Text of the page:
Apple was granted a patent this week for their In-Cell or "Integrated Touch" display technology. Today, the US Patent and Trademark Office published Apple's patent application for their latest technology regarding "In-Cell for LED" or OLED/AMOLED displays. In a secondary patent filing Apple focuses on fingerprint imaging and quality characterization. One of the patent figures illustrates the iPad integrating Touch ID which is likely to debut this fall.
Apple Invents In-Cell for LED, OLED/AMOLED Displays
One of Apple's latest inventions relate to integrating touch circuitry into an LED display pixel stackup of a touch screen device. The touch screen can include a transistor layer, an LED layer and a first layer that can be configured to operate as an LED cathode during a display phase and as touch circuitry during a touch sensing phase.
The transistor layer can be at least partially utilized for transitioning between the display phase and the touch sensing phase. Furthermore, the touch screen can be fabricated in such a way as to reduce or eliminate damage to the LED layer during fabrication.
In Apple's patent FIG. 5 noted below we're able to see a three-dimensional illustration of an exploded view (expanded in the z-direction) of example display pixel stackups 500 showing some of the elements within the pixel stackups of an example integrated touch screen. The stackups can include a configuration of conductive lines that can be used to link drive region segments to form drive lines.
Further into FIG. 5 Apple notes that a touch screen can include a gate line running through each horizontal row of display pixels and multiple data lines running through each vertical row of display pixels, for example, one data line for each red, green, blue (RGB) color sub-pixel in each pixel in a vertical row of an RGB AMOLED display integrated touch screen.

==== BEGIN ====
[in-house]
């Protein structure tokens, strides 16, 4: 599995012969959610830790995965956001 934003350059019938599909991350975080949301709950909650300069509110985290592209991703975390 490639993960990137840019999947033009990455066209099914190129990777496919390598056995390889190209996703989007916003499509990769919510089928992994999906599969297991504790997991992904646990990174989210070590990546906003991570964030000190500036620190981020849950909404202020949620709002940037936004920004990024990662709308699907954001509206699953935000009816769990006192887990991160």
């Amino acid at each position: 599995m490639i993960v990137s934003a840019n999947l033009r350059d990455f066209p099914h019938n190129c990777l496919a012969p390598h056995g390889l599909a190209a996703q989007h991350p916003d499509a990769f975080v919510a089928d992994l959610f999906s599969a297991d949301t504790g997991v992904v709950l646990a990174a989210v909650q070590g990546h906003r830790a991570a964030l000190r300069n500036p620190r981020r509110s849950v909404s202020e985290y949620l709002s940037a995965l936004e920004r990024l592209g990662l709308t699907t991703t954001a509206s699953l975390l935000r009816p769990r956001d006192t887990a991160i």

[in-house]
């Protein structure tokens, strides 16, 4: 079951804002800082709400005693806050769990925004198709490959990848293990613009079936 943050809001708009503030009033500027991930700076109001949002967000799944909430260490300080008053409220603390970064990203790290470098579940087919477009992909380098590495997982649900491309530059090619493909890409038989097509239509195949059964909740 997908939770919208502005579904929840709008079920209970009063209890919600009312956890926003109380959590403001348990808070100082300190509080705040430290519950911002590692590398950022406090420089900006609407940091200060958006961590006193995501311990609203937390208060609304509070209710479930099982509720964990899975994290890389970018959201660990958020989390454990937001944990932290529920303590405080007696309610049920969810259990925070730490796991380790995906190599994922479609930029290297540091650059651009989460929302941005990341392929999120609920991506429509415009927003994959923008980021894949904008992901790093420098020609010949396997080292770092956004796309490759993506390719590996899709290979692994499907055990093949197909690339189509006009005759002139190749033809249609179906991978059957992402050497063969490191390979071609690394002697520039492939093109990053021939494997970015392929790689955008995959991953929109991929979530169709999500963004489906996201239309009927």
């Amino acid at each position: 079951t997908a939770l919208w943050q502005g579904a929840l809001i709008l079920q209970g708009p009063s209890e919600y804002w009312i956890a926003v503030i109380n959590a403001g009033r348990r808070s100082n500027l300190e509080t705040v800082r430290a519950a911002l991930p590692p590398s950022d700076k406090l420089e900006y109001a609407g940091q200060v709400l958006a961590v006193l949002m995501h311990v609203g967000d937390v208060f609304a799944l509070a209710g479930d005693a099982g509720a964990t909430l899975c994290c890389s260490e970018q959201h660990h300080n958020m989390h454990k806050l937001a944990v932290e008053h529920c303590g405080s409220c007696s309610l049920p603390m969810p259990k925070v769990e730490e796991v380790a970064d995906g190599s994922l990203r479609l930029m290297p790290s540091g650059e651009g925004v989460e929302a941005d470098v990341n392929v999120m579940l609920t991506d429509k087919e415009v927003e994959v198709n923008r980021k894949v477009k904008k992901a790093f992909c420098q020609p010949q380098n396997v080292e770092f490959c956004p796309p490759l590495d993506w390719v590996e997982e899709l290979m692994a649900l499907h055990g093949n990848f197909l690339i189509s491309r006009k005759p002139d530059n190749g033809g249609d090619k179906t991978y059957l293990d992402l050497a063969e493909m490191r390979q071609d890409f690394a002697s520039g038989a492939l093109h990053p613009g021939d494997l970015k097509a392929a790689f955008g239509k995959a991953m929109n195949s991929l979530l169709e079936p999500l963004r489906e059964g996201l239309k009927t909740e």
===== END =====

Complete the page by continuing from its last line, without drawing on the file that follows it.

Apple's patent FIG. 6 shows partial circuit diagrams of some of the touch sensing circuitry within display pixels in a drive region segment and a sense region of an example touch screen.
As could be imagined, this is a highly technical patent that could only be truly appreciated by those in this field. For those wishing to explore this patent filing and the great well of patent figures, see Apple's patent application 20140225838 here. Apple credits Vasudha Gupta, Shih Chang, Young-Base Park and Ting-Kuo Chang as the inventors.
Usually OLED display patents are for flexible displays and for wearable computers, but this patent application put emphasis on future smartphone/iPhone applications as well as displays for Macs. Last week we covered an Apple patent discussing touch screen Macs.
A New Touch ID Related Patent was Published Today
As shown in FIG. 5B, an iPad may provide a fingerprint sensor 12A incorporated into the home button. Alternatively, a standalone fingerprint sensor 12B may be provided, for example within frame region 35 of cover glass 32, or within housing assembly 36.
Apple also notes that the Fingerprint sensor 12C may also be provided as an external accessory, for example coupled via a USB port or other connector aperture 46, or using a wireless connection for user authentication for the iPad.
It's widely expected that Touch ID will be coming to the next upgrade of the iPad this fall.
Noted below is Apple's patent FIG. 1 which is a block diagram of an exemplary fingerprint image processing system.
For those wishing to investigate the tinier details of this patent application could do so by clicking here. Apple credits Wayne Westerman and Karen Jenkins as the inventors of patent application 20140226879.
A Note for Tech Sites covering our Report: We ask tech sites covering our report to kindly limit the use of our graphics to one image. Thanking you in advance for your cooperation.
Patently Apple presents a detailed summary of patent applications with associated graphics for journalistic news purposes as each such patent application is revealed by the U.S. Patent & Trade Office. Readers are cautioned that the full text of any patent application should be read in its entirety for full and accurate details. About Making Comments on our Site: Patently Apple reserves the right to post, dismiss or edit any comments. Comments are reviewed daily from 4am to 8pm MST and sporadically over the weekend.
New on Patently Mobile this Week